Author - Steve Schlackman

As a photographer and Patent Attorney with a background in marketing, Steve has a unique perspective on art and law. Should you have any questions on Intellectual Property contact him at [email protected] His photography can be seen online at or on display at the Emmanuel Fremin Gallery in New York City.

Corporate Law

Three Steps for Using LinkedIn to Grow Your Art Business

Just like any other startup, opening a successful art business benefits greatly from knowing the right people. For those creative people starting solo or small businesses, access to industry leaders, art attorneys, gallery owners, media publishers and others can help ensure their success. Unfortunately, startups as new entities in the industry, have not been around long enough to interact with...

Angry Birds
Intellectual Property

Advice for Artists in a Contract Negotiation

Making a deal to bring an artist’s work to the wider world can be nerve-wracking especially during the contract negotiation phase when the artist is pitted against a team of corporate lawyers. Too often, the artist doesn’t have enough money to hire a legal team to fight for contract terms on his or her behalf. The result is a lopsided agreement that...

Gillian Street Art Infringement
Intellectual Property

Terry Gilliam Sued by Street Artists

Did the AholSniffsGlue lawsuit against American Eagle Outfitters usher in more street artists standing up for their rights? This week finds director Terry Gilliam in hot water over the use of street art in his new movie, Zero Theorem. Gilliam is a master storyteller, with a unique aesthetic that he uses to drive the emotional direction of his narrative. Gilliam calls Zero Theorem the culmination...

Police stop
Intellectual Property

Can the police stop photographers from taking photos?

The shooting of unarmed 18-year old, Michael Brown, in Ferguson County, Missouri has once again made police brutality a topic of conversation across the media landscape. Some may think that police brutality is on the rise, but more likely, its mobile technology that has brought these incidents to light. With the majority of people in the U.S. owning a smart phone and a high-resolution camera...

Monkey selfie
Intellectual Property

The Telegraph is Wrong about the Monkey Selfie.

In the summer of 2011, the infamous monkey selfie went viral. Nature photographer David Slater was shooting in North Sulawesi Indonesia, when his camera stolen by a female crested black macaque monkey. Curious about the seemingly bizarre contraption, the primate began pushing buttons, accidentally taking a series of selfies. Slater posted the photos on his social media only to find that they...

Intellectual Property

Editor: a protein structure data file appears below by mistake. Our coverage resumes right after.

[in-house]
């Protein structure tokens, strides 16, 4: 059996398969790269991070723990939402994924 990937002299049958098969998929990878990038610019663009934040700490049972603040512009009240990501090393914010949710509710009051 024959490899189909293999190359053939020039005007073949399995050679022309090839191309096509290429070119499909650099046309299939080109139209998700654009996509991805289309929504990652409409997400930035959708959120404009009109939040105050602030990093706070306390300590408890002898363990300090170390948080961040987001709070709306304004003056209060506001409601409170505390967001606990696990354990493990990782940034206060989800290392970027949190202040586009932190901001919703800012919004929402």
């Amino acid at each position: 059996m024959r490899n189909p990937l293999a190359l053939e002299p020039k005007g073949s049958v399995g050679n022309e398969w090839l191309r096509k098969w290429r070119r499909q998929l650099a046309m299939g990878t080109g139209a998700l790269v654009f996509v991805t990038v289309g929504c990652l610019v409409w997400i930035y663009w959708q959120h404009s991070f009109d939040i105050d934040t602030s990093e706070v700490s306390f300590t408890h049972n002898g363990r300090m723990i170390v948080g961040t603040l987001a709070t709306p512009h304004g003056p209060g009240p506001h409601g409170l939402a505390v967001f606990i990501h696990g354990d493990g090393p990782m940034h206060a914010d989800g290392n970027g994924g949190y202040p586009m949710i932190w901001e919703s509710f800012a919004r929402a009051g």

Did American Eagle Rip Off a Miami Street Artist?

Graffiti or Street Art has come a long way since the raw style adorning New York Subways or marking gang territories in the 1970’s. Street artists have gained a healthy following of fans enamored by their non-traditional approach to shape and color; an aesthetic highlighting socially relevant themes that appeal to a demographic that shuns the ordered and mundane art of the traditional...

Etsy DMCA Safe Harbor
Intellectual Property

An Etsy Store Stole My Art. What Can I Do?

It has been about a year since I wrote about the excessive complaints permeating the web regarding copyright infringement on Etsy, the popular ecommerce site dedicated to handmade and vintage goods. Unfortunately, not much has changed since then, at least not from an anecdotal review of complaints on the web. That’s not surprising as the company’s claims DMCA Safe Harbor...

Getting Model Release
Right of Publicity

When Do I Need a Model Release?

One of the most frequently asked questions Intellectual property lawyers hear from members of the art community is “When should I get I need a model release?” Given the litigious nature of our society, this is no surprise.  The fear of being sued is pervasive.  The question becomes more difficult given the amount of disinformation across the web, leaving many photographers...

Drone Photography Law
Intellectual Property

The Law of Drone Photography

Drone photography discussions seem to abound nowadays across the Internet. Today, for around $1600 anyone can buy a drone like the Turbo Ace X830-D, attach a Go Pro Hero 3 Black edition camera, and have an aerial studio which can fly around for 25 minutes, taking either 12 megapixel stills or 4K video. Compare that cost to renting a helicopter, the only way a photographer could get that aerial...

Breach of Contract
Corporate Law

Tips on Contracts and Licensing for Artists

Every business needs a contract at one time or another.  They are everywhere.  Whether you are a struggling artist, world renowned photographer or a gallery owner, you will be inundated with contracts from art dealers, agents, exhibitors, publishers, ad agencies, museums as well as non-art industry members like landlords and contractors. If  a contract is supposed to make...

Trademark in Business
Intellectual Property

Need a Trademark? Here are some tips.

Picking a name for a business or product is one of the first steps for any new venture. However, many companies don’t register their trademarks during the start-up phase, usually waiting until a later time when sufficient cash is available, if registered at all. That decision is a bit of a gamble.  In reality, businesses should prioritize trademark registration for their brands or...

Getty Extortion

Tips for Responding to a Getty Images Extortion Letter

Getty Images is one of the largest purveyor of stock photos in the world and aggressively protects their copyrights.  With the Internet being an ocean of visual imagery ripe for the picking, many stolen images are from one of the Getty Stock Photography sites.  It’s so easy to copy photos from the web that we often forget that each one is someone’s copyrighted...

Art Law Negotiation
Corporate Law

Contract Negotiation Tips for Visual Artists

In part 1, we looked at some general negotiating strategies. In part 2, we will look at questions you should be asking in any contract negotiation as well as reviewing provisions that you will likely see in your contract. For this discussion, let’s again assume that you are an artist negotiating gallery representation. As I discussed in part 1, make sure you know what you want before...

Art of War
Corporate Law

Licensing Strategies for the Visual Artist